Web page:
"Ash and Bone"
(Reviewed by Mary Whipple DEC 15, 2005)
"Tell me about the forensics on the knife," he said.
"You really know how to woo a girl, Frank."
A police procedural with several simultaneously unfolding plot lines, Ash and Bone is full of twists and turns, surprises and shocks, certain to keep mystery lovers reading well into the night. Complex and well developed, it features almost forty characters--police, crooks, and police who may be crooks, along with their lovers and families. Ostensibly "a Frank Elder mystery," Elder himself does not play a major role at the beginning of the novel. Instead the focus is on Maddy Birch, a detective sergeant in Serious and Organized Crime, who is on a bust with Paul Draper, a young detective constable, trying to apprehend James William Grant, a man accused of armed robbery, money laundering, drug dealing, and extortion. When things go wrong and shooting breaks out, both the accused man and Draper lie dead. The devastated Maddy, the focus of the first sixty pages, soon believes that she is being stalked and that her apartment has been broken into.
Detective Inspector Frank Elder, retired from the Nottinghamshire force and now living the life of a semi-recluse in Cornish, is persuaded to help in the internal investigation of Grant's death, officially a closed case following the initial investigation, but Maddy Birch, affected terribly by these events, is someone he has known for years and has cared about. Elder, however, is also trying to deal with difficult family problems. Separated from his wife for several years, he blames himself, in part, for his daughter's abduction, rape, and violent assault when she was in her early teens. When his wife calls to tell him that his daughter Katherine is now out of control, staying out all night, drinking, and hanging out with punks and Goths who are into drugs, Frank tries to reconnect with this estranged daughter and help her to turn her life around, while at the same time investigating the Grant case and the people involved in it.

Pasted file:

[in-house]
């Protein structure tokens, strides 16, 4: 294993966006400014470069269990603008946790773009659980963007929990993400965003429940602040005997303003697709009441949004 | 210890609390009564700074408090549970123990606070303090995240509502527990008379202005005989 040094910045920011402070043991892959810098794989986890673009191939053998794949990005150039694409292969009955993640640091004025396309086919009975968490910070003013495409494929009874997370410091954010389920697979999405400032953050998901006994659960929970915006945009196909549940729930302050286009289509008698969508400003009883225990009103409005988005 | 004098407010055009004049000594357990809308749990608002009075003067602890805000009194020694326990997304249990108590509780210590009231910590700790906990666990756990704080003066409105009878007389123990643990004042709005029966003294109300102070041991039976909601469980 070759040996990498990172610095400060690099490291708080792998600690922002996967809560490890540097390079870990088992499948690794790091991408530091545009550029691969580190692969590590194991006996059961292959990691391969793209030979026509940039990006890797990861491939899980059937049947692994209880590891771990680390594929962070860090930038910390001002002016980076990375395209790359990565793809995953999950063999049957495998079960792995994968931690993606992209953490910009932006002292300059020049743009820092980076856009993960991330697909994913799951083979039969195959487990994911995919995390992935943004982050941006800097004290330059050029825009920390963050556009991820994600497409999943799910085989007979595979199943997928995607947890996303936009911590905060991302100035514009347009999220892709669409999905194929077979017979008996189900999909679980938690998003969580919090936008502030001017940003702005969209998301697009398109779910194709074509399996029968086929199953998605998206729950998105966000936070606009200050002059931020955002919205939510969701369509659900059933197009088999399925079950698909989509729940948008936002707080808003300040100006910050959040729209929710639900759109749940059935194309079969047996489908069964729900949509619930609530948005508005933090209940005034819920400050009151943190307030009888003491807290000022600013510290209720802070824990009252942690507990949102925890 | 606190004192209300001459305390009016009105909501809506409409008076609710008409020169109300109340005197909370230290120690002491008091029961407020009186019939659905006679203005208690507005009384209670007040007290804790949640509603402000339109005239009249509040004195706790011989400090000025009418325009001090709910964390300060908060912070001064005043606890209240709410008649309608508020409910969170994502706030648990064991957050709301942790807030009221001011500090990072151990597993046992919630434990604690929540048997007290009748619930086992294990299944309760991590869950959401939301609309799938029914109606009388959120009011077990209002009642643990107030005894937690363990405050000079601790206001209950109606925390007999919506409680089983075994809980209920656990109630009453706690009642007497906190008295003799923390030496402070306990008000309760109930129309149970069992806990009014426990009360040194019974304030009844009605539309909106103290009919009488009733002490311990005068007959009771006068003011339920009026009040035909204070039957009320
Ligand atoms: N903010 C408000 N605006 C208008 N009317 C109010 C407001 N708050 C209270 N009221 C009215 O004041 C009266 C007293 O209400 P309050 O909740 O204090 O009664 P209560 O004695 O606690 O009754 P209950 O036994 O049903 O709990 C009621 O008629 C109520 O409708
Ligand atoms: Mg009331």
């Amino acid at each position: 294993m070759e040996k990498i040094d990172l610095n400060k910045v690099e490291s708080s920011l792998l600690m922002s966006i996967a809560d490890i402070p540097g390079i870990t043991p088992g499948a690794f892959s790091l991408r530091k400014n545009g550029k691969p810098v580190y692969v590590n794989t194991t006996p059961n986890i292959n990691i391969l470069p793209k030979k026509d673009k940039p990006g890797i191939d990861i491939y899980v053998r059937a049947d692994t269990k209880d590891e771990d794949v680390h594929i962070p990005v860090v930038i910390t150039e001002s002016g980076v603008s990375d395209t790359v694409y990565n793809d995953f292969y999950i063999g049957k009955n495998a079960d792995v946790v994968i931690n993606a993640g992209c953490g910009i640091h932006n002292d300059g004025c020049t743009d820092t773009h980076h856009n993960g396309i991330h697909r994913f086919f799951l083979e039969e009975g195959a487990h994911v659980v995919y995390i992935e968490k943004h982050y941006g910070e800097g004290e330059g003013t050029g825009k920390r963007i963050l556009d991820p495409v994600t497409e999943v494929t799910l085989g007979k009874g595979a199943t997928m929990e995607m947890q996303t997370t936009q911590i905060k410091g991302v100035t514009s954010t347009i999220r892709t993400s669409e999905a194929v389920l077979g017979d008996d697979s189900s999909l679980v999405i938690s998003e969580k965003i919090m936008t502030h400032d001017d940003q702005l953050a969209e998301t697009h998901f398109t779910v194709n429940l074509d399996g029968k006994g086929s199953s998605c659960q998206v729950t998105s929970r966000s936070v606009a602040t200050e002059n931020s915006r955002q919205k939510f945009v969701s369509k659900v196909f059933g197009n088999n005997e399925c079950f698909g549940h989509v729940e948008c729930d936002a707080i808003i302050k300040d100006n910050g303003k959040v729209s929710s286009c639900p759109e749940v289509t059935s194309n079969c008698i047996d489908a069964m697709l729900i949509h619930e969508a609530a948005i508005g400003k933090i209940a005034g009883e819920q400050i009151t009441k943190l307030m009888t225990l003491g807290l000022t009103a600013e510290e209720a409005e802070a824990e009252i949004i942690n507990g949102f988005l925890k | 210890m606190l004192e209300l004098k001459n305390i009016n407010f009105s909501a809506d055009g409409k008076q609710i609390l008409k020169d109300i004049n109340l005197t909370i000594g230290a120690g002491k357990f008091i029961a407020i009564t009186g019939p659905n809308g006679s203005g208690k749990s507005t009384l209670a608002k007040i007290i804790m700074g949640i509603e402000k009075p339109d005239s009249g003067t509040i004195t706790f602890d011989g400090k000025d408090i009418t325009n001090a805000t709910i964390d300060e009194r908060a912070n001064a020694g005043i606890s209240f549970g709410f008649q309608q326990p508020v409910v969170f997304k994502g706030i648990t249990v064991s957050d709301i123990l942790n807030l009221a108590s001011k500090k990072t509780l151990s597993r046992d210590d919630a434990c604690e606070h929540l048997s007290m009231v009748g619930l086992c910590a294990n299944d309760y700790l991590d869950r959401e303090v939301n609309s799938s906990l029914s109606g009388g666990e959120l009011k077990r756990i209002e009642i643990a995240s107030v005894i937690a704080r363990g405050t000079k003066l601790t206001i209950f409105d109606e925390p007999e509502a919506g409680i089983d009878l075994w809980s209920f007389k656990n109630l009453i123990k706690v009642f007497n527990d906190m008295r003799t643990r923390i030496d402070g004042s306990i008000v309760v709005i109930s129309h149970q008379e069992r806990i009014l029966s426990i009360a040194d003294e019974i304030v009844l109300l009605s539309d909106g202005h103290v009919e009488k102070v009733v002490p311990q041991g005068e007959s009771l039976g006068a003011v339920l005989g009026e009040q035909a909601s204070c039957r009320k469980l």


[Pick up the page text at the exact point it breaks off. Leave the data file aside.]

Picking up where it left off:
Karen Shields, detective chief inspector of Homicide West, a Jamaican who has worked her way into a position of power in the male police hierarchy, initially does not want to talk with Frank, but she soon realizes that he has no axe to grind, and they become confidantes as three separate plot lines unfold—the story of Maddy and the death of Grant; the story of Frank's daughter Katherine and her lover Rob Summers, who becomes the subject of a police investigation for drugs; and the story of a rogue police detective who may have much to hide—someone who is willing to do whatever it takes to protect his own interests, some of which are decidedly financial.
A gritty police procedural, Ash and Bone tracks several characters who have connections to more than one plot line, and develops the action in which they are involved—drugs, prostitution, and graft—creating suspense and dramatic tension as new information is revealed about each of these characters and their behavior. Eventually, characters become linked to "cold cases," and the horror of their betrayals of the public trust startles the reader and creates even more suspense as the implications for the cases Elder is investigating become obvious.